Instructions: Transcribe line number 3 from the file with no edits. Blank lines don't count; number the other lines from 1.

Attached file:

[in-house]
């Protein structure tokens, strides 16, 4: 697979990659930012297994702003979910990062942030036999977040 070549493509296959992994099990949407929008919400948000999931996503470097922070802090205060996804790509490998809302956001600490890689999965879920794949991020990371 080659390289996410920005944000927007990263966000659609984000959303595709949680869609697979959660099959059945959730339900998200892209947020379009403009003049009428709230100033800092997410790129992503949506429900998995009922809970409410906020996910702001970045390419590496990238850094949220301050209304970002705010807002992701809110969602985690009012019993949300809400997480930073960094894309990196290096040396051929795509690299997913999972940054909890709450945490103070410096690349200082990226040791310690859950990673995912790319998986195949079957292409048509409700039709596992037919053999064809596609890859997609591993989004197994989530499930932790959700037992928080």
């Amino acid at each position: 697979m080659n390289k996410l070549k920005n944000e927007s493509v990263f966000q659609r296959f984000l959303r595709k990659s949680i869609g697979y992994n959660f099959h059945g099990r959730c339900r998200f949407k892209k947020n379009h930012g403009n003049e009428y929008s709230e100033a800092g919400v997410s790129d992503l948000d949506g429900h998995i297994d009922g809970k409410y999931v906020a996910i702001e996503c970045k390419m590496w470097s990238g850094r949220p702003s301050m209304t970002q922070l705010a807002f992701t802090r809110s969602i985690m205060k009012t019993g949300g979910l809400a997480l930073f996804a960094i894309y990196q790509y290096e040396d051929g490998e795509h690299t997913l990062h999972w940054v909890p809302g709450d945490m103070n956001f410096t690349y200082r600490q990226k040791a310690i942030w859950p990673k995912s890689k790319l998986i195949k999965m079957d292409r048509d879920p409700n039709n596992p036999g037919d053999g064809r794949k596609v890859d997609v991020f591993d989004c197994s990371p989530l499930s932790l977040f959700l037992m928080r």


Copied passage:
């Amino acid at each position: 697979m080659n390289k996410l070549k920005n944000e927007s493509v990263f966000q659609r296959f984000l959303r595709k990659s949680i869609g697979y992994n959660f099959h059945g099990r959730c339900r998200f949407k892209k947020n379009h930012g403009n003049e009428y929008s709230e100033a800092g919400v997410s790129d992503l948000d949506g429900h998995i297994d009922g809970k409410y999931v906020a996910i702001e996503c970045k390419m590496w470097s990238g850094r949220p702003s301050m209304t970002q922070l705010a807002f992701t802090r809110s969602i985690m205060k009012t019993g949300g979910l809400a997480l930073f996804a960094i894309y990196q790509y290096e040396d051929g490998e795509h690299t997913l990062h999972w940054v909890p809302g709450d945490m103070n956001f410096t690349y200082r600490q990226k040791a310690i942030w859950p990673k995912s890689k790319l998986i195949k999965m079957d292409r048509d879920p409700n039709n596992p036999g037919d053999g064809r794949k596609v890859d997609v991020f591993d989004c197994s990371p989530l499930s932790l977040f959700l037992m928080r």